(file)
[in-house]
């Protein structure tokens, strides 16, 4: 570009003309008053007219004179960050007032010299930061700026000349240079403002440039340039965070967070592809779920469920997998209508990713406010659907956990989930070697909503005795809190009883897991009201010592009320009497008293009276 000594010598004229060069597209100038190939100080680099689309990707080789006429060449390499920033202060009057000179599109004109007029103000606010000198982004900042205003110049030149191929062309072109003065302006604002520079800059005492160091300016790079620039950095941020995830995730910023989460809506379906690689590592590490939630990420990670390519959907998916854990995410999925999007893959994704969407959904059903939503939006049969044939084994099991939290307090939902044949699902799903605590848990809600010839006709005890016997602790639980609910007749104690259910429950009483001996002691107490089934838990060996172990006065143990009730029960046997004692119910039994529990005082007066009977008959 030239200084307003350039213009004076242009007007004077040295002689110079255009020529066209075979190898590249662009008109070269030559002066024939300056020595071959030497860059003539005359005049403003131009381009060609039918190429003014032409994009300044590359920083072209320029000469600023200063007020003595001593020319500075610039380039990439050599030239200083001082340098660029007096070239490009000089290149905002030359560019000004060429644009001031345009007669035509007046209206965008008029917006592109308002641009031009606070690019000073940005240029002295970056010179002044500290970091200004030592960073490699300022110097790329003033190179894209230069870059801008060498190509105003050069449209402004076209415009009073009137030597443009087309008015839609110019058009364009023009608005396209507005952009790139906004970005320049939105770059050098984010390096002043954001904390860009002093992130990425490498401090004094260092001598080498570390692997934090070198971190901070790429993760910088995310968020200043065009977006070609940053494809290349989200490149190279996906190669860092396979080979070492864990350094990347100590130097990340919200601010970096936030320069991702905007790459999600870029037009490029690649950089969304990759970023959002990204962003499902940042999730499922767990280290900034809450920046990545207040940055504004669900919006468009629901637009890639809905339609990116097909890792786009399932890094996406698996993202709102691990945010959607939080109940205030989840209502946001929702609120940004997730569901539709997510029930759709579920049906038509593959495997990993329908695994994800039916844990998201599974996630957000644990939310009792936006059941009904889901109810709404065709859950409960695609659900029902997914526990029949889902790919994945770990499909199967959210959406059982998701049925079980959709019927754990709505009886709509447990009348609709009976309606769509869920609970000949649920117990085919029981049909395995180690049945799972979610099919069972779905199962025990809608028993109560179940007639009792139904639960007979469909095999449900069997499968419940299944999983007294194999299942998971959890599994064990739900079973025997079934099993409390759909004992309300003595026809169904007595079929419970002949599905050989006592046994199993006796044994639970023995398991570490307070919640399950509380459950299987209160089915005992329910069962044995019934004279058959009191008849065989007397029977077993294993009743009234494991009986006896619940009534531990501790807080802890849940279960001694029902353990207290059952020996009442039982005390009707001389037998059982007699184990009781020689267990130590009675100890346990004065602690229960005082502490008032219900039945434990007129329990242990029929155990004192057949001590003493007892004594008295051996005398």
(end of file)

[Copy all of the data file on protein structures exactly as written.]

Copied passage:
[in-house]
């Protein structure tokens, strides 16, 4: 570009003309008053007219004179960050007032010299930061700026000349240079403002440039340039965070967070592809779920469920997998209508990713406010659907956990989930070697909503005795809190009883897991009201010592009320009497008293009276 000594010598004229060069597209100038190939100080680099689309990707080789006429060449390499920033202060009057000179599109004109007029103000606010000198982004900042205003110049030149191929062309072109003065302006604002520079800059005492160091300016790079620039950095941020995830995730910023989460809506379906690689590592590490939630990420990670390519959907998916854990995410999925999007893959994704969407959904059903939503939006049969044939084994099991939290307090939902044949699902799903605590848990809600010839006709005890016997602790639980609910007749104690259910429950009483001996002691107490089934838990060996172990006065143990009730029960046997004692119910039994529990005082007066009977008959 030239200084307003350039213009004076242009007007004077040295002689110079255009020529066209075979190898590249662009008109070269030559002066024939300056020595071959030497860059003539005359005049403003131009381009060609039918190429003014032409994009300044590359920083072209320029000469600023200063007020003595001593020319500075610039380039990439050599030239200083001082340098660029007096070239490009000089290149905002030359560019000004060429644009001031345009007669035509007046209206965008008029917006592109308002641009031009606070690019000073940005240029002295970056010179002044500290970091200004030592960073490699300022110097790329003033190179894209230069870059801008060498190509105003050069449209402004076209415009009073009137030597443009087309008015839609110019058009364009023009608005396209507005952009790139906004970005320049939105770059050098984010390096002043954001904390860009002093992130990425490498401090004094260092001598080498570390692997934090070198971190901070790429993760910088995310968020200043065009977006070609940053494809290349989200490149190279996906190669860092396979080979070492864990350094990347100590130097990340919200601010970096936030320069991702905007790459999600870029037009490029690649950089969304990759970023959002990204962003499902940042999730499922767990280290900034809450920046990545207040940055504004669900919006468009629901637009890639809905339609990116097909890792786009399932890094996406698996993202709102691990945010959607939080109940205030989840209502946001929702609120940004997730569901539709997510029930759709579920049906038509593959495997990993329908695994994800039916844990998201599974996630957000644990939310009792936006059941009904889901109810709404065709859950409960695609659900029902997914526990029949889902790919994945770990499909199967959210959406059982998701049925079980959709019927754990709505009886709509447990009348609709009976309606769509869920609970000949649920117990085919029981049909395995180690049945799972979610099919069972779905199962025990809608028993109560179940007639009792139904639960007979469909095999449900069997499968419940299944999983007294194999299942998971959890599994064990739900079973025997079934099993409390759909004992309300003595026809169904007595079929419970002949599905050989006592046994199993006796044994639970023995398991570490307070919640399950509380459950299987209160089915005992329910069962044995019934004279058959009191008849065989007397029977077993294993009743009234494991009986006896619940009534531990501790807080802890849940279960001694029902353990207290059952020996009442039982005390009707001389037998059982007699184990009781020689267990130590009675100890346990004065602690229960005082502490008032219900039945434990007129329990242990029929155990004192057949001590003493007892004594008295051996005398």